Social Status and Intergenerational Equality of Opportunity
AbstractThe paper analyses the egalitarian implications of an Intergenerational Equality of Opportunity (EOp) ethic if date of birth is, and is not, considered as a circumstance in a framework where socioeconomic status of one generation affects the circumstances and possibilities of the next one. We do this using a model which builds on the two-class models of Piketty (1995, 1998) and Roemer and Ünveren (2016) where socioeconomic status of one generation affects social mobility of the next. Contrary to these models where income of the different classes is fixed, in our model we assume fixed relative class population and we allow for income to change. Following Bourdieu (1977, 1986), we assume social class affects cultural capital, which in turn influences educational opportunities and future earned income.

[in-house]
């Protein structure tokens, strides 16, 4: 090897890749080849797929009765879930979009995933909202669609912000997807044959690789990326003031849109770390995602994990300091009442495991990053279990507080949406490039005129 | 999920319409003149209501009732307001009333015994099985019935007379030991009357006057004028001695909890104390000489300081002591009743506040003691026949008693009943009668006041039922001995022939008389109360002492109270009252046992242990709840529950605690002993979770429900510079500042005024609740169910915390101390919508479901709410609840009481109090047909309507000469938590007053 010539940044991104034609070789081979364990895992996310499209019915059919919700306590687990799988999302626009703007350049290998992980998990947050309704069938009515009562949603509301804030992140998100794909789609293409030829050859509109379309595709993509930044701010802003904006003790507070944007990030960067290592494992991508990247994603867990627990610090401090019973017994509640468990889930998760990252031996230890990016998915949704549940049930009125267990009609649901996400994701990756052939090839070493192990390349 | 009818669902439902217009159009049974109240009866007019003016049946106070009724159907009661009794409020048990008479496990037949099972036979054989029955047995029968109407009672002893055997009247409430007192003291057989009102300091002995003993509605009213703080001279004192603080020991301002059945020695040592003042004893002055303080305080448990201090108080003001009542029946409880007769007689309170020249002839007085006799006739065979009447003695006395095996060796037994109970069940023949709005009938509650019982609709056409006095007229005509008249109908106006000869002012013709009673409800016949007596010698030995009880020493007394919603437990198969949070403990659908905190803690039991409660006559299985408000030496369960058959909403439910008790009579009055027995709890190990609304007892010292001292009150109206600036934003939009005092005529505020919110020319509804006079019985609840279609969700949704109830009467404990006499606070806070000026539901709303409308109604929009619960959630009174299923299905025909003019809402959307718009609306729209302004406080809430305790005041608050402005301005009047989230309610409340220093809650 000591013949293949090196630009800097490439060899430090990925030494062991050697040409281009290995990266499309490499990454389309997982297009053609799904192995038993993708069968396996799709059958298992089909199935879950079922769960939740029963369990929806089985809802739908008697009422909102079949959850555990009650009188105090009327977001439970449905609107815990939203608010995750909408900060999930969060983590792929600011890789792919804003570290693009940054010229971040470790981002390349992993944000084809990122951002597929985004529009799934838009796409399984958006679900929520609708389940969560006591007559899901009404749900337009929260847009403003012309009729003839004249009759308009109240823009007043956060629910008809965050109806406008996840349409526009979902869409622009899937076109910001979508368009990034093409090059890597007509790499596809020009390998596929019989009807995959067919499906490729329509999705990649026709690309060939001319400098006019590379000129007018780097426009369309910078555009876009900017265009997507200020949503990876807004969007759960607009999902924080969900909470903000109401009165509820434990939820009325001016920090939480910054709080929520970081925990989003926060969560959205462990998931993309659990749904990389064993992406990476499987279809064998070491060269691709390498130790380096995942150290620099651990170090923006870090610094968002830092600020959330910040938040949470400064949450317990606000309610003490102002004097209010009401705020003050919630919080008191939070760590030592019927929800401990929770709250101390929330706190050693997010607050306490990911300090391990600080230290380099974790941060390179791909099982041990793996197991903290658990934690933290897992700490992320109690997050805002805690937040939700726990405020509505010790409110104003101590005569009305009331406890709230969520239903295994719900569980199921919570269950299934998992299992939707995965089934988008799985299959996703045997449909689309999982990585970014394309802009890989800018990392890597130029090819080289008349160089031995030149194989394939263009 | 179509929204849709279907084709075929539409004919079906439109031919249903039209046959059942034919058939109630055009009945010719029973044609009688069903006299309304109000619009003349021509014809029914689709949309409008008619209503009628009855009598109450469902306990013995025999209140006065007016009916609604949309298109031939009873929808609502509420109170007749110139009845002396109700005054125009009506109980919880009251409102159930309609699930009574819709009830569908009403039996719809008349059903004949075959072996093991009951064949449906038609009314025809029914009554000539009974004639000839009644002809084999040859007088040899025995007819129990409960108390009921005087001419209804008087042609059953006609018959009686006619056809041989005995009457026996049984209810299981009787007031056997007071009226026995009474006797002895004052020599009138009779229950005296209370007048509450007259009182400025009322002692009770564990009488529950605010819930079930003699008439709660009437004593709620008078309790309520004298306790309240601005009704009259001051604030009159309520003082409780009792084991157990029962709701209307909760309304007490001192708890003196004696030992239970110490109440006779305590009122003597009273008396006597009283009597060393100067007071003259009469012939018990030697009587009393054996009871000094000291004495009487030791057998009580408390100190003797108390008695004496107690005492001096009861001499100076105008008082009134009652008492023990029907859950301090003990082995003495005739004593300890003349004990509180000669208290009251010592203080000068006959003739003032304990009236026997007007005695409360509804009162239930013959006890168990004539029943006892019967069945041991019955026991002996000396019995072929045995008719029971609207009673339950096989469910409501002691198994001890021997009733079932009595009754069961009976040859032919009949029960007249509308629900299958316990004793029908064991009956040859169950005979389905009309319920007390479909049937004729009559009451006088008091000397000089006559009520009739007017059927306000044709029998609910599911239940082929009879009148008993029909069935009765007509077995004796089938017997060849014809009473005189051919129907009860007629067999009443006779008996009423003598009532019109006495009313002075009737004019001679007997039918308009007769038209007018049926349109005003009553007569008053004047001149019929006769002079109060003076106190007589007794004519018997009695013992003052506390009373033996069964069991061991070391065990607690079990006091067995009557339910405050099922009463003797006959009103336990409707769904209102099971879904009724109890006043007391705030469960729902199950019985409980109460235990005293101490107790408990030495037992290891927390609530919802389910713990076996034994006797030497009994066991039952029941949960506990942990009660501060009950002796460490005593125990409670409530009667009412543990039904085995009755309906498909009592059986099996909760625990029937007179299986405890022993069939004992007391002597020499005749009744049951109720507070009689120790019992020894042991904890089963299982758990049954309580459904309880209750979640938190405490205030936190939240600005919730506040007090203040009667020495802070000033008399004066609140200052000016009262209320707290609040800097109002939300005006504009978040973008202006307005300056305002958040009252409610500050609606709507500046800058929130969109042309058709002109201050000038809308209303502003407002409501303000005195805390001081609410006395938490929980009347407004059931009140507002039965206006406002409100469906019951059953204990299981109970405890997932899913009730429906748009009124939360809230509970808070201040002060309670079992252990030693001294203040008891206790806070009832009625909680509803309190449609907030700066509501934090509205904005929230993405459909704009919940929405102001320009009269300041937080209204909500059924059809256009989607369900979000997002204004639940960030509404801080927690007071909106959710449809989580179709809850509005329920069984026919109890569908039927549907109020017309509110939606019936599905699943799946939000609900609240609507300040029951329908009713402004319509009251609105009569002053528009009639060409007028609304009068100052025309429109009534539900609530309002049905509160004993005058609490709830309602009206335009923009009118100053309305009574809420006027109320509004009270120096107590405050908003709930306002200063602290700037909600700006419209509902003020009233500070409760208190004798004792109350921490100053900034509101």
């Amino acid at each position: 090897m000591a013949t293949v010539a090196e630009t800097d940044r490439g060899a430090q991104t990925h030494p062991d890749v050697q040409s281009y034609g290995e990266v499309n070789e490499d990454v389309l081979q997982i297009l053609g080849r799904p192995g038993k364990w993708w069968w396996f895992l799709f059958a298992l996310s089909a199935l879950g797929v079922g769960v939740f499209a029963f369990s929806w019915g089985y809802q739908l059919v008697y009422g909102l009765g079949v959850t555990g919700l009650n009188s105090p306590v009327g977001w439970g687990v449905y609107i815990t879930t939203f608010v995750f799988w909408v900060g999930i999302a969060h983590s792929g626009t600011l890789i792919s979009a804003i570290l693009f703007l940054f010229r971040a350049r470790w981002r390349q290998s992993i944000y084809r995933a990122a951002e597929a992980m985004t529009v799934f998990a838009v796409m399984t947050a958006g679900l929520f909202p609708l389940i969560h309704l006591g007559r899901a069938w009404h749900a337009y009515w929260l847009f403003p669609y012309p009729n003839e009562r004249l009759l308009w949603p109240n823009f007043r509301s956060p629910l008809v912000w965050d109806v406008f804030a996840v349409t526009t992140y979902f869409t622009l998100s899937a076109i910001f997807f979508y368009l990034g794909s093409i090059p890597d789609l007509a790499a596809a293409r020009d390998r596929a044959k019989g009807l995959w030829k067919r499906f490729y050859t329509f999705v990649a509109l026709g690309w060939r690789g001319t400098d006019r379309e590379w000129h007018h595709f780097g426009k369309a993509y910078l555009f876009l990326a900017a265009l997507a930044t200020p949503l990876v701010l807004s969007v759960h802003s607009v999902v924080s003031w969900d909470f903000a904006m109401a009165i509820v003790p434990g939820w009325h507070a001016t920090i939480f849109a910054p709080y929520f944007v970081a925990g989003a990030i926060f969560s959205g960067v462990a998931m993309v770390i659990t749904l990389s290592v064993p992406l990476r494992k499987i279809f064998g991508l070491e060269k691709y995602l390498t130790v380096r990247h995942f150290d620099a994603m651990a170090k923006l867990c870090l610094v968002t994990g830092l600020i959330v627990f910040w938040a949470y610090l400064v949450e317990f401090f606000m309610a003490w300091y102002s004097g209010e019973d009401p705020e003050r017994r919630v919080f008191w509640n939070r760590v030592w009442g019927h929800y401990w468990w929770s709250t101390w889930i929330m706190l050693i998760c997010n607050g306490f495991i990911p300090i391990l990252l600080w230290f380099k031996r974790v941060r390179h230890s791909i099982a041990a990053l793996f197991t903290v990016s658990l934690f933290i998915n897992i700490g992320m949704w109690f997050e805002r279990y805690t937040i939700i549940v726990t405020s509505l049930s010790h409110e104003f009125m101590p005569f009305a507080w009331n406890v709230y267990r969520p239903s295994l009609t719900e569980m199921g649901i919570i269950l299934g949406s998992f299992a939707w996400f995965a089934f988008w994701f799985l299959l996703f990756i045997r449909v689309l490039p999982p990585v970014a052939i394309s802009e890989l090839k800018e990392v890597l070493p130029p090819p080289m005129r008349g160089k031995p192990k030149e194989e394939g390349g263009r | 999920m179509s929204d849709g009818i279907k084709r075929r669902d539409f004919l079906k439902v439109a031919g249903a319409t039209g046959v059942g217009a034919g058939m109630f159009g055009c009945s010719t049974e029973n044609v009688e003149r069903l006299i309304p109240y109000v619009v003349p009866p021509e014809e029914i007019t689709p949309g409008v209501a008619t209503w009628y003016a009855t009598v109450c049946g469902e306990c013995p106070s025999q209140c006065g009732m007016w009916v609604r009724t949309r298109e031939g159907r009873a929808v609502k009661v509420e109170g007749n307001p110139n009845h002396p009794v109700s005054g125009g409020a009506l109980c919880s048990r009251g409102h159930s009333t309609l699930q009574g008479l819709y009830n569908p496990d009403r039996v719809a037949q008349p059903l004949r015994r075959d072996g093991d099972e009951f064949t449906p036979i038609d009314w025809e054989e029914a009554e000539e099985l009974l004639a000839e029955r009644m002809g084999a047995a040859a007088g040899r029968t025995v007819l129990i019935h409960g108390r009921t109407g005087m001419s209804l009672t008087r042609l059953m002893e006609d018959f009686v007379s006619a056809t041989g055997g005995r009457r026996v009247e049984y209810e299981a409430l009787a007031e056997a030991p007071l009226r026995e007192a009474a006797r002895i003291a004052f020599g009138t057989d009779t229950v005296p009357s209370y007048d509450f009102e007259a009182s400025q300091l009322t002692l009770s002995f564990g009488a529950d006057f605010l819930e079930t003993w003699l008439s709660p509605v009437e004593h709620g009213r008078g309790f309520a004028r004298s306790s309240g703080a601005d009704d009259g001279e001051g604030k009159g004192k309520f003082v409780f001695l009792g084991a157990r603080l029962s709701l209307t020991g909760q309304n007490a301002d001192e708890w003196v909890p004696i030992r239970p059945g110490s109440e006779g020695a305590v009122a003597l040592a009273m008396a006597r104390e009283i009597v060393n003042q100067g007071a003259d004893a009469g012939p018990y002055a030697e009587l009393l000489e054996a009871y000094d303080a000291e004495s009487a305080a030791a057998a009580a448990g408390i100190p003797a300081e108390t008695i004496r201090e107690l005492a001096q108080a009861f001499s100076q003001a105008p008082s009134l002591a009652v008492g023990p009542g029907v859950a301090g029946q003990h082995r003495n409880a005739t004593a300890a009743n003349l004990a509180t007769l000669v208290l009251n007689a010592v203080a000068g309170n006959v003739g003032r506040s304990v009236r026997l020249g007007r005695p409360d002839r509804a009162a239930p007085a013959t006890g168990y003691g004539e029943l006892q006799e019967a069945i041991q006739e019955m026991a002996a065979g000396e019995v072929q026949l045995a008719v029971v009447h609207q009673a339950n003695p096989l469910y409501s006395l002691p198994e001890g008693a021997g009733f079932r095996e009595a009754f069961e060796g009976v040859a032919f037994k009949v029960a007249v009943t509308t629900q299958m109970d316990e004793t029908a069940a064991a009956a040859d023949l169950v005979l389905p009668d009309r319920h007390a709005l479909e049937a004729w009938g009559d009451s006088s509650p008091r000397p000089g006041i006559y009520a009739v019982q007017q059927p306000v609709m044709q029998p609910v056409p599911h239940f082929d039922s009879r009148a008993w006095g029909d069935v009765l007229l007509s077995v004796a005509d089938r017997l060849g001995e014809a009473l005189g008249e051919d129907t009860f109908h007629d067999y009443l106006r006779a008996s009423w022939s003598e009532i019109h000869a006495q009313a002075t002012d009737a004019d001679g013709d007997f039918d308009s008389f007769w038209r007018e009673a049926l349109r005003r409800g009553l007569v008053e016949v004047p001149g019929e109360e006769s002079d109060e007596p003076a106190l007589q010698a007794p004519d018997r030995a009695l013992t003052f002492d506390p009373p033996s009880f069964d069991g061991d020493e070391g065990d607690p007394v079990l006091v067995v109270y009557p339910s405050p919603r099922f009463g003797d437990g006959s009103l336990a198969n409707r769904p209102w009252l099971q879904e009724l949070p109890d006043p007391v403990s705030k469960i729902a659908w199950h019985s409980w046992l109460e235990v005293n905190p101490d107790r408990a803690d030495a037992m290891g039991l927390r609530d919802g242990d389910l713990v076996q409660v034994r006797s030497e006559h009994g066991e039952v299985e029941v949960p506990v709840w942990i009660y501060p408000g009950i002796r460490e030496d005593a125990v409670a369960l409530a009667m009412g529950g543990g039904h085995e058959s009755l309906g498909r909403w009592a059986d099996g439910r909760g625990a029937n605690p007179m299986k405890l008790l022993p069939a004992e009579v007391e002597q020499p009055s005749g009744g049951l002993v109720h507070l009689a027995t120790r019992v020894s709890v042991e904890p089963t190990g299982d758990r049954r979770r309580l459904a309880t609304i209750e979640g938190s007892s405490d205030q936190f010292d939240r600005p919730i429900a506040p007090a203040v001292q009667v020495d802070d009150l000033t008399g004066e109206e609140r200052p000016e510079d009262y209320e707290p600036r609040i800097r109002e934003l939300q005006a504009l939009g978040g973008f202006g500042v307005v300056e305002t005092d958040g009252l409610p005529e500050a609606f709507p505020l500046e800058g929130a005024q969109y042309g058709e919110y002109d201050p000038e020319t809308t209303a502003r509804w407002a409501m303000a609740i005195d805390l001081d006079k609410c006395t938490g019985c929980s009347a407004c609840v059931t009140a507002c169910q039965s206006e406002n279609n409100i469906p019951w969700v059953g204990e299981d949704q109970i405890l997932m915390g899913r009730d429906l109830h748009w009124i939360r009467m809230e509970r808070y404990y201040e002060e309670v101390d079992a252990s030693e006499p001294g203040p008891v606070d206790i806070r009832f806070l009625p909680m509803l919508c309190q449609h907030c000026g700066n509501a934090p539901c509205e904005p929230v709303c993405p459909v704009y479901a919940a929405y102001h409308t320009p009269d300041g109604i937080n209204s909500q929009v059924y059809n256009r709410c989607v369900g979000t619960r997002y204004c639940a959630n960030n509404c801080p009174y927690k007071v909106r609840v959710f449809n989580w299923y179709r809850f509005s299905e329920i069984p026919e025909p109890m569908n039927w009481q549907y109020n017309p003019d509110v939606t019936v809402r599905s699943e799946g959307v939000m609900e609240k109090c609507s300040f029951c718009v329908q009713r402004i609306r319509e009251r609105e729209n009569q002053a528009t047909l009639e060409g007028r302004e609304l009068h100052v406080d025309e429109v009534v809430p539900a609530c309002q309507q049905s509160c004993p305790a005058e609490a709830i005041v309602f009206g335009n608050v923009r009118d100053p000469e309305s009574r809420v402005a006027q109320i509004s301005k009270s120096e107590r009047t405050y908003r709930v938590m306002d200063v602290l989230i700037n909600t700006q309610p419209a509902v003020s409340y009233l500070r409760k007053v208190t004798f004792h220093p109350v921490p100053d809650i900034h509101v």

Individual characteristics can be divided into two categories: the ones that are due to circumstances beyond one’s control hence people should not be held responsible for; and the ones people should be held responsible for because they are to a great extent due to individual “free” choices. According to Roemer (1998), the vector of characteristics which are considered as circumstances defines individual types such that inequality within types can be considered as fair while inequality across types is unfair. Based on this, an EOp policy should aim to maximise the average welfare (or advantage) across individuals of the worst-off type. Our paper argues that if date of birth is a circumstance then, in a two-class model with infinite generations there will exist infinite types, hence the EOp policy should aim to maximise the average welfare of the worst group that will ever exist. We show that while if date of birth is a circumstance, income inequality reaches high levels in the long run, inequality cannot increase when date of birth is a circumstance.